I mentioned yesterday that challenging the incumbent to a bunch of debates in the “Lincoln-Douglas” style, as Rep. Tom Cotton did yesterday, is often thought to be the gambit of an underdog worried that they’re behind in the race.
Democratic strategist and Talk Business blogger Michael Cook, as well as D-G columnist John Brummett, made similar points yesterday on Twitter. “If you weren’t convinced cotton was behind, his calling for numerous free-wheeling debates should prove it to you,” wrote Brummett. Cook wrote, “Cue Cotton campaign: When a campaign is losing traction & behind in the polls they ALWAYS propose ‘Lincoln-Douglas’ debates.”
Just now, the Democratic Part of Arkansas issued a press release playing up this same theme: “After four consecutive polls showing Mark Pryor ahead of Congressman Cotton, the Cotton campaign is desperate to change the subject.” DPA Chair Vincent Insalaco said in the statement, “It’s no wonder then that Congressman Cotton would prefer to debate with ‘no moderators, no reporters, no panel of questioners.’ Congressman Cotton doesn’t want to answer for his record.”
Cotton said his debate proposal was “not a stunt or a ploy” but the timing of the debate proposal is a little awkward for the Cotton campaign, given the recent polling showing Pryor ahead, or at least a much closer race than many in the Cotton camp were likely expecting. Another poll out today from the Democratic Senatorial Campaign Committee surveyed 600 likely voters and found Pryor up 48-45 (obviously take it with a grain of salt given the source).
I will leave to readers to divine whether the debate proposal means “Congressman Cotton’s desperation is showing” (it seems to me that both campaigns are desperate to win and will employ normal campaign tactics to do so, including tediously describing the other campaign as desperate). My own take is that I will need to see more polling before I’m ready to anoint Pryor the favorite given the trends in Arkansas and the likely makeup of the electorate in a non-presidential year. But it’s looking more and more like this will not be the Blanche Lincoln rout that the Cotton camp once hoped for. Perception matters — the reason that the campaigns spend so much time bickering over who’s “winning” seven months before the election is because that’s something donors care a lot about. Follow the money.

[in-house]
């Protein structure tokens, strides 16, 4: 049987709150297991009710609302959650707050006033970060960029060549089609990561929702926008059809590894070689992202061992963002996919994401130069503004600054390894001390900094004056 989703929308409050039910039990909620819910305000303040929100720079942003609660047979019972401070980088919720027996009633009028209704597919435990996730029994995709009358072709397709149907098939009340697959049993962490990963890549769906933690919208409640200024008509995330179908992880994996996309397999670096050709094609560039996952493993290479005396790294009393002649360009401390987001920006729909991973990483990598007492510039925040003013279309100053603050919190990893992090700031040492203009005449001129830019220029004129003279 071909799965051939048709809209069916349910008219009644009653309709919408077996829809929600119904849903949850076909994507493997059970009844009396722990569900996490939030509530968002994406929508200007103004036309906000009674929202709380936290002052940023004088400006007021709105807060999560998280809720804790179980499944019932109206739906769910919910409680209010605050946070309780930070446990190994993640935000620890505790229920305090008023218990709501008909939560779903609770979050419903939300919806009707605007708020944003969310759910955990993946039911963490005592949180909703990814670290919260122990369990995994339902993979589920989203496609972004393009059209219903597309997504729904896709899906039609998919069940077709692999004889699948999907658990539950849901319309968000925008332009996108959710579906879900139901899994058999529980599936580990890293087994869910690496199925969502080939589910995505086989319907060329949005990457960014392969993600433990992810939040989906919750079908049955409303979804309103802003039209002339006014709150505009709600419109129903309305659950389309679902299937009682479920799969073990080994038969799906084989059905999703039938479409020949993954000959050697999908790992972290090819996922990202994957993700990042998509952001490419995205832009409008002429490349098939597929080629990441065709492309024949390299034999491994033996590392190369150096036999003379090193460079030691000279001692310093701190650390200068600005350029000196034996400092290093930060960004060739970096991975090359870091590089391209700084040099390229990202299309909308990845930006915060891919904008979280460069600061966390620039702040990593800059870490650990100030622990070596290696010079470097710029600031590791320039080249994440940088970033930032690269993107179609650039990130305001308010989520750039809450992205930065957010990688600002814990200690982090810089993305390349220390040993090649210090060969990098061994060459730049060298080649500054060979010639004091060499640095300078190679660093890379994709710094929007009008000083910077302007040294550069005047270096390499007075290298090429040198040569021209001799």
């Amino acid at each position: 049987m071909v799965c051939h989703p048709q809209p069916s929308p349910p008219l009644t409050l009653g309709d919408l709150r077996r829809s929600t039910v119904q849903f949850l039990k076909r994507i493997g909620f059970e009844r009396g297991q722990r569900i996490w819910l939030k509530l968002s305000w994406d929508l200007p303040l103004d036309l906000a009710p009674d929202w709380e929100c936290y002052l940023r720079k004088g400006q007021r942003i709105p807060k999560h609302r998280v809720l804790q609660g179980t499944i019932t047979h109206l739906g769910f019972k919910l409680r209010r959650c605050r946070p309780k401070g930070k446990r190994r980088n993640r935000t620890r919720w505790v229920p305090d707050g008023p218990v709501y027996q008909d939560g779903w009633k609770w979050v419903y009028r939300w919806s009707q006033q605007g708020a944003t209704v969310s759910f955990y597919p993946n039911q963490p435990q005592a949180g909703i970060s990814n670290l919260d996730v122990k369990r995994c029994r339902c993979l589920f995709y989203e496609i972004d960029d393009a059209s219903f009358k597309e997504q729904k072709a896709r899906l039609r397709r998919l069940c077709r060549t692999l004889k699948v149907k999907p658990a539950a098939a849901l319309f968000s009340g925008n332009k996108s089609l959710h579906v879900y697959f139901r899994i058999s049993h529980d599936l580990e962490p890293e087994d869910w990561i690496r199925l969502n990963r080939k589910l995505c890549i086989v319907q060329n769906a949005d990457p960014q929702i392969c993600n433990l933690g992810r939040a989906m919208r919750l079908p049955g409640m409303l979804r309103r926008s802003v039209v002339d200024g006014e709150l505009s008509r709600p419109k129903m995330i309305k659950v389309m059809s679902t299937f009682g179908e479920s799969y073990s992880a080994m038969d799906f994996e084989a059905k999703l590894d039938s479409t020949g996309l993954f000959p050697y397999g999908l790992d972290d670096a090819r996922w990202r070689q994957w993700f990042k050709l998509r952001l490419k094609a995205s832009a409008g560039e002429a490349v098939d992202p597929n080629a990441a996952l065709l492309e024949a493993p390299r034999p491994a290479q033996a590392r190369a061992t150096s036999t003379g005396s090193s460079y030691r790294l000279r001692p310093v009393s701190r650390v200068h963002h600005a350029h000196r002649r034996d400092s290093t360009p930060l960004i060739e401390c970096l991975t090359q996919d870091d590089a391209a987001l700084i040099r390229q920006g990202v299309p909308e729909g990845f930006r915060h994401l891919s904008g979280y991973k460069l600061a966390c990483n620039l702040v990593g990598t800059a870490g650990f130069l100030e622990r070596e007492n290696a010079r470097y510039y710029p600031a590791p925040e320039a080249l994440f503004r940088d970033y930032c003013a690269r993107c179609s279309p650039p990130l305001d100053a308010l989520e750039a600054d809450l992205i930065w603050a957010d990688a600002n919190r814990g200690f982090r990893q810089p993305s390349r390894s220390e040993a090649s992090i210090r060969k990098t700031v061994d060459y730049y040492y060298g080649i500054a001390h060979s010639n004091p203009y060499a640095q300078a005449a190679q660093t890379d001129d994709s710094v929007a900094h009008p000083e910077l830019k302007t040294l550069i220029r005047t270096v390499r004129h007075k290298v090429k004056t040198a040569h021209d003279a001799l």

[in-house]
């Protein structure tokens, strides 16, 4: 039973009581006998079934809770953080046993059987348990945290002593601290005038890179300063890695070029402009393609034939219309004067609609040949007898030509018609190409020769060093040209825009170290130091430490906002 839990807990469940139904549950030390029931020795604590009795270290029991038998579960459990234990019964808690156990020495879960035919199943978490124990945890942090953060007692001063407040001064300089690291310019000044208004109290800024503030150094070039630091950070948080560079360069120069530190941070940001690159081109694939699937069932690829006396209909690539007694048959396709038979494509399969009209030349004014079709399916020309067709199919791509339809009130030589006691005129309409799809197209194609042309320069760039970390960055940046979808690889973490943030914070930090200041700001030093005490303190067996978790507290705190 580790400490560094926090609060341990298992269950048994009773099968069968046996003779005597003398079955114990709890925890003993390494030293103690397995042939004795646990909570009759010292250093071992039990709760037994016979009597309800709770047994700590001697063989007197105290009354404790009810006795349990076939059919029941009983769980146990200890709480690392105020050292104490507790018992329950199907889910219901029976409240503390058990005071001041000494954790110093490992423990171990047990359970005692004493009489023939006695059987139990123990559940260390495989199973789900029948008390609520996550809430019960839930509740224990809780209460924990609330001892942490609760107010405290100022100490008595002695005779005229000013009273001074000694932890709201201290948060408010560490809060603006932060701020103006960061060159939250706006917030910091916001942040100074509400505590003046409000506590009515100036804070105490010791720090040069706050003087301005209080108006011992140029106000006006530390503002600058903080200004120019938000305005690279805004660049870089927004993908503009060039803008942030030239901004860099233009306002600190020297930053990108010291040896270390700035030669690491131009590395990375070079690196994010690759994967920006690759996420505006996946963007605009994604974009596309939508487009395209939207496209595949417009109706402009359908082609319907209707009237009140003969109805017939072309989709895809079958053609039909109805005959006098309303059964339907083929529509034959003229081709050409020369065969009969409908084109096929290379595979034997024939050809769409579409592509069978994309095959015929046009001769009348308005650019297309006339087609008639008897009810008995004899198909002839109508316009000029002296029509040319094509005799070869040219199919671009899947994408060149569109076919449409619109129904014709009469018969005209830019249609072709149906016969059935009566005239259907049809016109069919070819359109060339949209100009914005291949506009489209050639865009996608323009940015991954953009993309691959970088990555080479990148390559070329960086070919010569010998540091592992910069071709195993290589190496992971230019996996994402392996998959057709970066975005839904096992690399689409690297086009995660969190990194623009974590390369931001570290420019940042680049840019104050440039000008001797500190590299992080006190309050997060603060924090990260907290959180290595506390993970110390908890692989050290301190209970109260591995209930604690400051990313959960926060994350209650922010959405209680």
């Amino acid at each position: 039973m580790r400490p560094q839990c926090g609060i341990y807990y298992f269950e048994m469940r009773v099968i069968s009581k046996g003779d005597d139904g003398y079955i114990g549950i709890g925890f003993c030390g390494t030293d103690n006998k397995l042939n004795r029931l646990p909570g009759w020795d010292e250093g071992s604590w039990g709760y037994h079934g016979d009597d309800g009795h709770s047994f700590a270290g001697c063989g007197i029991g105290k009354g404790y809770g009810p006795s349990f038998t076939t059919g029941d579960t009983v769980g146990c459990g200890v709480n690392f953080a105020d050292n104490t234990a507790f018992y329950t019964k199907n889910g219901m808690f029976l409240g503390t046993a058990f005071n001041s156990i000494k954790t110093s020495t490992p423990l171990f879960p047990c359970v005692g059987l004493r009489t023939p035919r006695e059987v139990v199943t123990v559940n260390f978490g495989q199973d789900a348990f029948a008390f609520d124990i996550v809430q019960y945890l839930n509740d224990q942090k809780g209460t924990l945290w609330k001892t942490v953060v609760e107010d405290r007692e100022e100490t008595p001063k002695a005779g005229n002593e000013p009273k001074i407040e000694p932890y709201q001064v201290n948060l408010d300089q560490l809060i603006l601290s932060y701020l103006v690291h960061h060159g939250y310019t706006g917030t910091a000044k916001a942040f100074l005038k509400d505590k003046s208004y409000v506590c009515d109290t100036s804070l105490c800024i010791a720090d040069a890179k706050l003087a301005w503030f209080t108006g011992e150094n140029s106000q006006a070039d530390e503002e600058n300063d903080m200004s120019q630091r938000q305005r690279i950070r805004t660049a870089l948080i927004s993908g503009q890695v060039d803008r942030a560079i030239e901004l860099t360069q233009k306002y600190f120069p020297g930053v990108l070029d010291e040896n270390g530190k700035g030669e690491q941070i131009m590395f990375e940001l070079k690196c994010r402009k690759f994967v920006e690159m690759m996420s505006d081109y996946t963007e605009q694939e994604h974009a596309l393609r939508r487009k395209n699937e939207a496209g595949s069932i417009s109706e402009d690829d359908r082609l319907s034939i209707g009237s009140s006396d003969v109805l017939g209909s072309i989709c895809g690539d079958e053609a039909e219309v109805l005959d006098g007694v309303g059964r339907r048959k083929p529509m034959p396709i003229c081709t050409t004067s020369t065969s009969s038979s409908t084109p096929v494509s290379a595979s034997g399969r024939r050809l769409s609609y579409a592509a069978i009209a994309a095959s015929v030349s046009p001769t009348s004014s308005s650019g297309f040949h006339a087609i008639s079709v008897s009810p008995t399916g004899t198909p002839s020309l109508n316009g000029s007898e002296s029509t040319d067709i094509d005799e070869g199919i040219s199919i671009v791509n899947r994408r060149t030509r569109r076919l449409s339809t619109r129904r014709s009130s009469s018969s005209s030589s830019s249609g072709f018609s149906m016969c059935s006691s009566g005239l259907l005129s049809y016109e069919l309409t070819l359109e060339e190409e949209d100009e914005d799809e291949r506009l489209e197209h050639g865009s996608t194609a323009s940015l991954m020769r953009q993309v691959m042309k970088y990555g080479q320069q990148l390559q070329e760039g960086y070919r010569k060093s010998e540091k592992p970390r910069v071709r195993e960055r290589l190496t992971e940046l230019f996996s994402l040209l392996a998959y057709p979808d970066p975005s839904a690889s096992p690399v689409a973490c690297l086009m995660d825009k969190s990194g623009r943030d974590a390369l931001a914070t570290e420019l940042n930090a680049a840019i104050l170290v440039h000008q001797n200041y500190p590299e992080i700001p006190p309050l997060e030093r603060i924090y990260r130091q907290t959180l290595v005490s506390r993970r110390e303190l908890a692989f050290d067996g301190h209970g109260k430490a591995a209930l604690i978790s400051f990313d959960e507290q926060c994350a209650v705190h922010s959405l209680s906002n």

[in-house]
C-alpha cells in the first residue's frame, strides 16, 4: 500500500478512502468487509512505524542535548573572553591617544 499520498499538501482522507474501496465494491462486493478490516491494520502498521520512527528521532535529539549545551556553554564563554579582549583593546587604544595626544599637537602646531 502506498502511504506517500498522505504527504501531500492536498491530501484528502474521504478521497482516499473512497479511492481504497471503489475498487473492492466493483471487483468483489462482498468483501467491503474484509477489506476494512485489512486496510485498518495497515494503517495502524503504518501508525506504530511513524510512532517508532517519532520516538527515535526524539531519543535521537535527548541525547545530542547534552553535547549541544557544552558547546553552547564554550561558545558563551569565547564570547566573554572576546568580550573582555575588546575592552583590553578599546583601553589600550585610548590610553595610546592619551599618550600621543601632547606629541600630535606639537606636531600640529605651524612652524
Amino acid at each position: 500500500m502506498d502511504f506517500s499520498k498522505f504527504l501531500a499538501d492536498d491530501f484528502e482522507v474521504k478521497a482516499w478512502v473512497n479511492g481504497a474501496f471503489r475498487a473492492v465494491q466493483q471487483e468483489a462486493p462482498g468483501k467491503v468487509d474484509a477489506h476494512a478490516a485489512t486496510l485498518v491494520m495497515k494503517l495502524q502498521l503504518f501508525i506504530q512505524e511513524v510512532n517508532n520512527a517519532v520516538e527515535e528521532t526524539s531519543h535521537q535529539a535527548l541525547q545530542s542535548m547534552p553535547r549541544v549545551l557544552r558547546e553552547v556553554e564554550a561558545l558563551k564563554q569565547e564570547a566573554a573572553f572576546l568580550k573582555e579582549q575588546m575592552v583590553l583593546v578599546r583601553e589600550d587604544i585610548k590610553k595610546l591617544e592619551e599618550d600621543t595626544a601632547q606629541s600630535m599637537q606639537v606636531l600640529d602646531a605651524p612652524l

As for the slightly cheesy “Lincoln-Douglas” talk, there is very little chance of that happening, which the Cotton campaign knows. Frankly, this is the sort of strategic minutia that gets politicos following the play-by-play hyped up, but will likely have no impact on the final election result.